O Scale Logo  O Scale - Layout Overview - GSMRM Logo
  Updated: August 26, 2017 
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O Scale

O scale is similar in size, but not quite the same as the Lionel trains many people had as kids. The scale is 1:48, so an O scale boxcar is 1/48th as big as its full size counterpart. In O scale, 1/4 inch on the model equals 1 foot on the real thing. 110 actual feet on the model equals 1 scale mile. Look for the mileposts along the right of way, small white markers with a number on them indicate scale miles from a starting point down in one of the yards.

Layout Scheme

The Santa Fe Western O Scale layout doesn't attempt to model any specific area, but generally resembles the Western United States. The layout is noted for its high mountains, deep canyons, wide rushing rivers, steep climbs, long straight-aways, and snow-capped peaks. Although a specific era was not targeted during construction, most of the structures would mark this as a mid-1930s to mid-1950s motif.


Some trains you might see:

Freight trains – Several different freight trains can be spotted around the railroad. Models of older trains, dating from the 1940’s through the mid 1960’s can be identified by the walkways extending along the car roofs. In the early days of railroading these allowed brakemen to walk along the top of the train to set the brakes by hand. This practice was eventually outlawed, for obvious safety reasons. Older trains will also have a caboose, something we haven’t seen on most real trains since the mid 1980’s. More modern freight trains run without a caboose, instead they have an electronic flashing device attached to the last car which monitors the air pressure in the trains brake system. Modern trains are often made up of intermodal cars carrying containers or trailers, large boxcars, autoracks, covered hoppers and tank cars.

Passenger trains – A variety of passenger trains make an appearance on the O scale railroad, from modern Amtrak trains pulled by the latest and fastest electric locomotives, to old time heavyweight Pullman trains pulled by steam locomotives. Several version of the Hiawatha may be seen. The Hiawatha ran between Minneapolis/St. Paul and Chicago on the “Milwaukee Road” at scheduled speeds of almost 100 mph, pulled by a streamlined steam engine! Later versions were pulled by Union Pacific Diesels and painted in Union Pacific Yellow and Gray. We have a modern Amtrak Superliner pulled by three Amtrak locomotives. The “Broadway”, a Pennsylvania Railroad passenger train can be recognized by its consist of maroon Pullman cars and doubleheaded K-4 Pacific type steam engines. The “Empire Builder” is a long green and orange Great Northern train pulled by a string of diesels. Another couple of trains making an occasional appearance are the “City of San Francisco” and the Southern Pacific “Daylight”. These models were commissioned by the real railroads for the 1939 Chicago Worlds Fair. Over 60 years old, the models still provide reliable service. Also keep an eye out for the “Grand Canyon”, a famous Santa Fe Railway train. You may not see all of these trains, as our members bring them home and rotate others onto the layout over the course of our run season.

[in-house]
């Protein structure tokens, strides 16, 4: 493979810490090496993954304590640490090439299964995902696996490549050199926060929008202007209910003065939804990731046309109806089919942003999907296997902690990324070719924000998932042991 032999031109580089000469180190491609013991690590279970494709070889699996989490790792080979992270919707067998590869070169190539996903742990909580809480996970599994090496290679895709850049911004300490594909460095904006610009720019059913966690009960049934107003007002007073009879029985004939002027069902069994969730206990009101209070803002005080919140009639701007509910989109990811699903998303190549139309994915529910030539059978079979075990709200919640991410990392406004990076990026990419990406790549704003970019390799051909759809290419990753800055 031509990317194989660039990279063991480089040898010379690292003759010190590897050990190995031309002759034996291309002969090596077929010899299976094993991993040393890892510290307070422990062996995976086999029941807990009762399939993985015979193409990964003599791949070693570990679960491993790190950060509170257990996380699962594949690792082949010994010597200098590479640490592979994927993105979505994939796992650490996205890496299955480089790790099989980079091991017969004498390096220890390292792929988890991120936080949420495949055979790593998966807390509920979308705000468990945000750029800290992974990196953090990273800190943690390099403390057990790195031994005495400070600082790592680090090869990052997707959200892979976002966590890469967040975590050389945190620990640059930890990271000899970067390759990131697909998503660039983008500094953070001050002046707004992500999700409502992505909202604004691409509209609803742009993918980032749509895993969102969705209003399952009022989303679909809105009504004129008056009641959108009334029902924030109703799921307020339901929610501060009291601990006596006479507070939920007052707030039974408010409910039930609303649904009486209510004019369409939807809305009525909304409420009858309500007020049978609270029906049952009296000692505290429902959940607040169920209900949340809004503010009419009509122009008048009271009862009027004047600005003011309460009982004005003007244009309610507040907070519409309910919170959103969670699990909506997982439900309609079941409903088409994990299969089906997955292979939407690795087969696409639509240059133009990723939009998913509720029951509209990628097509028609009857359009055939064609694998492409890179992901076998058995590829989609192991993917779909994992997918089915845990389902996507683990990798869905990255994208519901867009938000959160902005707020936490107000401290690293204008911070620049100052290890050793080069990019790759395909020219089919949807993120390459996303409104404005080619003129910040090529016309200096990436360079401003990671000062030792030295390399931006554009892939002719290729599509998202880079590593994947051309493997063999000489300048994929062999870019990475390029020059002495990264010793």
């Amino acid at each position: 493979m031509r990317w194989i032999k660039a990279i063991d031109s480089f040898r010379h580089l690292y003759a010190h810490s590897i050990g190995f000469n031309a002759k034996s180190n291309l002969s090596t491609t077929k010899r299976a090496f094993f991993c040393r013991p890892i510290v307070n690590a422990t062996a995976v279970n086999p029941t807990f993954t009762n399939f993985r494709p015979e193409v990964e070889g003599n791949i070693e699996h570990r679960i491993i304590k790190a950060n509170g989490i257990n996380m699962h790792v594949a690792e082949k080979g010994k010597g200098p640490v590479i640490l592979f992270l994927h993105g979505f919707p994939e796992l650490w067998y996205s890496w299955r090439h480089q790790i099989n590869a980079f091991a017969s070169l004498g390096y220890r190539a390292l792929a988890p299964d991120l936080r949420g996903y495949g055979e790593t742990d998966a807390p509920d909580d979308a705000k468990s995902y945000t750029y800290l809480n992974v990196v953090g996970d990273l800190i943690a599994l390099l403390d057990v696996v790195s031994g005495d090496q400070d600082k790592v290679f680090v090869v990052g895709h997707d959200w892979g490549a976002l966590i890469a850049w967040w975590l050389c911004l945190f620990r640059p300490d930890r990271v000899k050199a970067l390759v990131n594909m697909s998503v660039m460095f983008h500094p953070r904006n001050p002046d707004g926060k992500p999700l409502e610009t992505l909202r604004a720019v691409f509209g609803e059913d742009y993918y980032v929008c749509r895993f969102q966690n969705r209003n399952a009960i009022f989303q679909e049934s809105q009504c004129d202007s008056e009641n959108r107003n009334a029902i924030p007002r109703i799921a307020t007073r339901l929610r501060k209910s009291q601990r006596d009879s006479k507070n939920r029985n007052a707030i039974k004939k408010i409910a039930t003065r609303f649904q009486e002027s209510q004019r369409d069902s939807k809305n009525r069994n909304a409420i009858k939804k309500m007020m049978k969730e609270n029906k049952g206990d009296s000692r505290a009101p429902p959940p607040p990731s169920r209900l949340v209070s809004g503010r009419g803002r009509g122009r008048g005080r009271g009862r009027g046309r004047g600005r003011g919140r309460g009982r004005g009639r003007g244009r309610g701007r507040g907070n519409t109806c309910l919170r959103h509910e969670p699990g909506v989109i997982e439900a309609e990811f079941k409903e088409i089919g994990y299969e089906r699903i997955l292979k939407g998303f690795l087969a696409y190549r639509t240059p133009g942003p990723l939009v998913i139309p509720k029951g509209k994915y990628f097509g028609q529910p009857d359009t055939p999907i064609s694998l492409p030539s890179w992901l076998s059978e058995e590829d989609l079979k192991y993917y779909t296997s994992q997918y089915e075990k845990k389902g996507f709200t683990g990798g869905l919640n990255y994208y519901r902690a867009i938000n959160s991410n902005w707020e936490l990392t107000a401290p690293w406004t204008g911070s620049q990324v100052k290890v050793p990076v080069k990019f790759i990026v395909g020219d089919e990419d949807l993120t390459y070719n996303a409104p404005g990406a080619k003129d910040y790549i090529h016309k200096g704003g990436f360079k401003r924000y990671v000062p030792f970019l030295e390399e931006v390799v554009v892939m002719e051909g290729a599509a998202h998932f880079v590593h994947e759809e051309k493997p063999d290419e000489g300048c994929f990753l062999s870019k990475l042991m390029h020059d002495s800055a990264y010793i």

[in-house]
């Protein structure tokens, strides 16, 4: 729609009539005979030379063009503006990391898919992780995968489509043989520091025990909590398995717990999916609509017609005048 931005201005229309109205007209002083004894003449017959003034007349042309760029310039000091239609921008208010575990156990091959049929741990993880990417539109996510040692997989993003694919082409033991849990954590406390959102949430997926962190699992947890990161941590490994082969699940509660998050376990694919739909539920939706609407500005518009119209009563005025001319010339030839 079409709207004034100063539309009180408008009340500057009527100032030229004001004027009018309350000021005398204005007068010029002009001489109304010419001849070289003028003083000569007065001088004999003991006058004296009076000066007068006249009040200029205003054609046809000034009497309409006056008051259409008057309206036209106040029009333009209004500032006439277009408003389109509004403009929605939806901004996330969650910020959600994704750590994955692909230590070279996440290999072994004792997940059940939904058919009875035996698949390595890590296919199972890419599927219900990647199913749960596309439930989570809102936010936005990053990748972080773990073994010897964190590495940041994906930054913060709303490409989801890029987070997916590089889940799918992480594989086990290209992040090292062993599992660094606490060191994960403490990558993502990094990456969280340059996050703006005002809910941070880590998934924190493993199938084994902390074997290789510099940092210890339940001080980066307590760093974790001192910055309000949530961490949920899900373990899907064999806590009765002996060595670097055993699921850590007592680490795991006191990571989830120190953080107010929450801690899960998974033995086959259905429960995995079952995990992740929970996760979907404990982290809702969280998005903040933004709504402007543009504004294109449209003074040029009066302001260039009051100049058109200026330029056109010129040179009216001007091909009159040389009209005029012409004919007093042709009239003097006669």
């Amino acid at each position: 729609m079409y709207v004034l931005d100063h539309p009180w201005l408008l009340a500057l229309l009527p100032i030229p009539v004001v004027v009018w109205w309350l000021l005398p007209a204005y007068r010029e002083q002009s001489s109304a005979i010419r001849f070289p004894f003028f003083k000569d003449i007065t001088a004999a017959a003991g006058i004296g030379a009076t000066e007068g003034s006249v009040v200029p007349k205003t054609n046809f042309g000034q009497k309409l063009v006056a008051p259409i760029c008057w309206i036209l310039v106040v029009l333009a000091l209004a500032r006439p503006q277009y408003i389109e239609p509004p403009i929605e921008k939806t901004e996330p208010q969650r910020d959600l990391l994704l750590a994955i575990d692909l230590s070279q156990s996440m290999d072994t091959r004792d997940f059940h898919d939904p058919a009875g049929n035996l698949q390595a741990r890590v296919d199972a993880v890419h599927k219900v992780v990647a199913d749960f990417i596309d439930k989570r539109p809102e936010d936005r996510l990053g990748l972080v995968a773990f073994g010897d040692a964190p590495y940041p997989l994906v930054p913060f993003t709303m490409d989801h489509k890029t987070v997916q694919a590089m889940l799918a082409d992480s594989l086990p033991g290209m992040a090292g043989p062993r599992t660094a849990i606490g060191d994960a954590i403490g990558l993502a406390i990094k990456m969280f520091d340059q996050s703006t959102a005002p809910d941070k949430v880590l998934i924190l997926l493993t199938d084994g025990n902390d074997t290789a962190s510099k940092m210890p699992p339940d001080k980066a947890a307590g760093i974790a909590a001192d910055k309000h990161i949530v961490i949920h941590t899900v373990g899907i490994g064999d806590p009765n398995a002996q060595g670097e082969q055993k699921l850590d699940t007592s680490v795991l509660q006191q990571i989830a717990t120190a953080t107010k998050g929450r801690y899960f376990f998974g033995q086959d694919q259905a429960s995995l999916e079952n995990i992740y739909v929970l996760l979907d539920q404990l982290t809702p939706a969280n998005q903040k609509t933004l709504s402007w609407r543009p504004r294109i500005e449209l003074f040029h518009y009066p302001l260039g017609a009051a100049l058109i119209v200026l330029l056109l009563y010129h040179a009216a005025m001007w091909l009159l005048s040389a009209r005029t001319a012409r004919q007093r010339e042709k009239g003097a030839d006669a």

See

Standard Gauge

For more detailed description on layout construction, features, and operations.

Electric Railroads

Electric railroad locomotives receive their power from an external source, usually a wire suspended above the rails or a third rail. Electric railroads first found a home carrying passengers in large cities. Steam engines were noisy, smoky, and frightened horses, so quiet and pollution free electric trolleys were developed. As the cities grew, the electric railroads grew with them, often extending to the suburbs to carry people to work.

Several electric railroads ran throughout the Bay Area. The Key System carried passengers from the East Bay to San Francisco across the Bay Bridge. The Sacramento Northern ran from Oakland all the way to Chico and carried passengers and freight.

Mainline railroads also used electricity in some areas. While expensive to construct, electrification resulted in lower operating and maintenance costs. The most famous electric railroad in America was probably the Pennsylvania Railroad, which had thousands of miles of electrified trackage. Their most famous electric locomotive, the GG1, was in service for over 50 years! Some railroads in the West, notably the Great Northern and the Milwaukee Road, electrified portions of their line where they had easy access to Hydro-electric power. Electrification eliminated the problems of smoke and exhaust building up in the long tunnels.